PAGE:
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FILM REVIEW: IT COMES AT NIGHT Scares The Nightmares Out of You

FILM REVIEW: IT COMES AT NIGHT Scares The Nightmares Out of You

A red door, a gasping old man, dramatic fires, and wistful disturbing dreams full of blood and twisted gore all adorn the darkened landscape of the new psychological horror flick It Comes At Night. By award-winning filmmaker Trey Edward Shults (who debuted in 2015 with the movie Krisha), the film follows a teenager, Travis, played with eerie precision by Kelvin Harrison Jr. from The Birth of a Nation, as he deals with the horrors of a post-apocalyptic world.

Travis and his parents—played with equally stunning ferocity by Joel Edgerton (Loving) and Carmen Ejogo (Selma, Alien: Covenant)—are holed up in a seemingly safe cabin in the woods following an unspecified epidemic that has made the world a scarier place than it normally is. They wear masks and gloves to protect against a disease so infectious it requires them to off one of their own in the opening, traumatic sequences of the picture. They also have to fend, of course, with the terrors that may lie outside their walls, particularly at night. But it is the danger that lies within that the movie is most engaged.

The first threat that materializes comes in the form of a young man, Will (James White’s Christopher Abbott), searching for refuge and supplies for his wife and son. The expected tensions between the protective patriarch and the unknowable stranger playout, if somewhat predictably as they always do in zombie worlds.

What is unexpected, however, is what form exactly the terror that “comes at night” will take. The focus soon turns inward—figuratively and literally—as the scares come mostly from within the house, and within the soul.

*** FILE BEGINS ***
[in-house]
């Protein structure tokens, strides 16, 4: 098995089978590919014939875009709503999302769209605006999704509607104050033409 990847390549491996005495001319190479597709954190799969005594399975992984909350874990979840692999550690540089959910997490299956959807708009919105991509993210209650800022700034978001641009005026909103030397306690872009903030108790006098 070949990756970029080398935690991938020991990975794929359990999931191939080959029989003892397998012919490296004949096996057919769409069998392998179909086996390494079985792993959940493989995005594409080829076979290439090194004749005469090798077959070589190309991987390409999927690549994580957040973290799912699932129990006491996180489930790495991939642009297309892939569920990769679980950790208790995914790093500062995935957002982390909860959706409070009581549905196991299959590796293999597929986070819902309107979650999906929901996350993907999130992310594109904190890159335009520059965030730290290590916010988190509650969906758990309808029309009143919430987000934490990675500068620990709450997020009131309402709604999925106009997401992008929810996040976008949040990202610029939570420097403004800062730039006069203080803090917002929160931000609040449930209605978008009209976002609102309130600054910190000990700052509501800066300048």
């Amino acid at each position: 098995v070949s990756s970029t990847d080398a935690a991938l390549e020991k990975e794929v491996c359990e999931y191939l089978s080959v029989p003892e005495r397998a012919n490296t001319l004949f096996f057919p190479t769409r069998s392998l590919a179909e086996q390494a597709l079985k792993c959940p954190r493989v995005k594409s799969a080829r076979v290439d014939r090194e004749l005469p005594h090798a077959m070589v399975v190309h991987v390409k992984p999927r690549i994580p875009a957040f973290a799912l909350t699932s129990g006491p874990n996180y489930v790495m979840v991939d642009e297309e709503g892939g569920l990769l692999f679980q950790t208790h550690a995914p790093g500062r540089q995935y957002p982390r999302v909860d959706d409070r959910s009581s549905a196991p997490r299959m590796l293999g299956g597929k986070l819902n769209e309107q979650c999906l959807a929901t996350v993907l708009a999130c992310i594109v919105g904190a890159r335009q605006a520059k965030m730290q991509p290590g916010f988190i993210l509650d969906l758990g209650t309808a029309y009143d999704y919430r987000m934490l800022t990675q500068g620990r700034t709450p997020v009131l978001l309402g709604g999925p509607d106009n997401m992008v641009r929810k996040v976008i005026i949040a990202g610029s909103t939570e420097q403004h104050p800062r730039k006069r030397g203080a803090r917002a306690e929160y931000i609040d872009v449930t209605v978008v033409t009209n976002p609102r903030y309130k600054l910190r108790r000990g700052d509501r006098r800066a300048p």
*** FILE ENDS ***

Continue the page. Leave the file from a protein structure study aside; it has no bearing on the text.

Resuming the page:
It Comes At Night is really a human drama, where the scariest demons are those we hide but escape when survival is at stake. Though not particularly insightful, the film is nonetheless quite effective at believably showing us just how terrifying our baser instincts can be. Thus, as Travis is forced to reckon with his increasingly disturbing nightmares, he is also thrust in the middle of growing and unmitigated evil that he helplessly observes.

And although, it bears repeating, none of the treaded ground is particularly breaking new space, the film nevertheless fires on all of its other cylinders. Most notable is Edward Shults’ meticulous and careful directing, with a roving camera that knows when to close in, when to pan out, when to stumble and stagger. It is enough to keep you off balance and comtinuously tense without overdoing it.

He is also lifted by a talented tech crew, utilizing most notably the ultra-modern sounds of Brian McComber, who has taken pages out of the book of in-your-ears, loud-as-drums beats that have permeated movies like Jackie and even the recent Alien to much success. Here, the soundtrack is a character in its own right, adding heavy stress to the already didficult developments.

Last but not least of course are the exacting performances by all involved, realistic in their trauma, disarming in their charm. What a difference one movie makes, for the last time Joel Edgerton played the male in an interracial couple (Loving), let’s just say he was a tad more subdued.

At the center of all this are Travis’ aforementioned dreams, and Harrison Jr.’s performance becomes crucial. The story seamlessly weaves in and out of consciousness, and even though you come to expect that the next horror sequence may in fact be a dream, it makes it no less spooky. Certainly not when, in real life, things begin to spiral out of Travis’ control but in ways that he may be arguably responsible for. The closing sequences of the film, again, certainly not earth shattering, are still quite effective and suspenseful.

It Comes at Night is best understood as a synthesis of a number of known quantities—from The Blair Witch Project to 28 Days Later and even Signs. In some ways, however, it improves on the the amalgam of these films, with its deep understanding of the inherent evil in humanity and its thoughtful approach to the art of horror. Though making allusions to nighttime, it is clear that the film’s outlook on the depths of the human soul are as dark when the day is bright.

It Comes at Night will hit theaters on June 9, 2017.

Grade: B+

About The Author

J. Don Birnam

J. Don Birnam, a voting member of the New York Film Critics Online, has been a movie lover since he saw the first Teenage Mutant Ninja Turtles film in theaters at a tender age, and has been a devoted student of American film history every since. His favorite films range from Back to the Future to West Side Story, depending on the time of day, and has a mildly unhealthy obsessions with the Academy Awards. Any similarity with the slightly unstable writer in the seminal 1944 film 'The Lost Weekend' is pure coincidence

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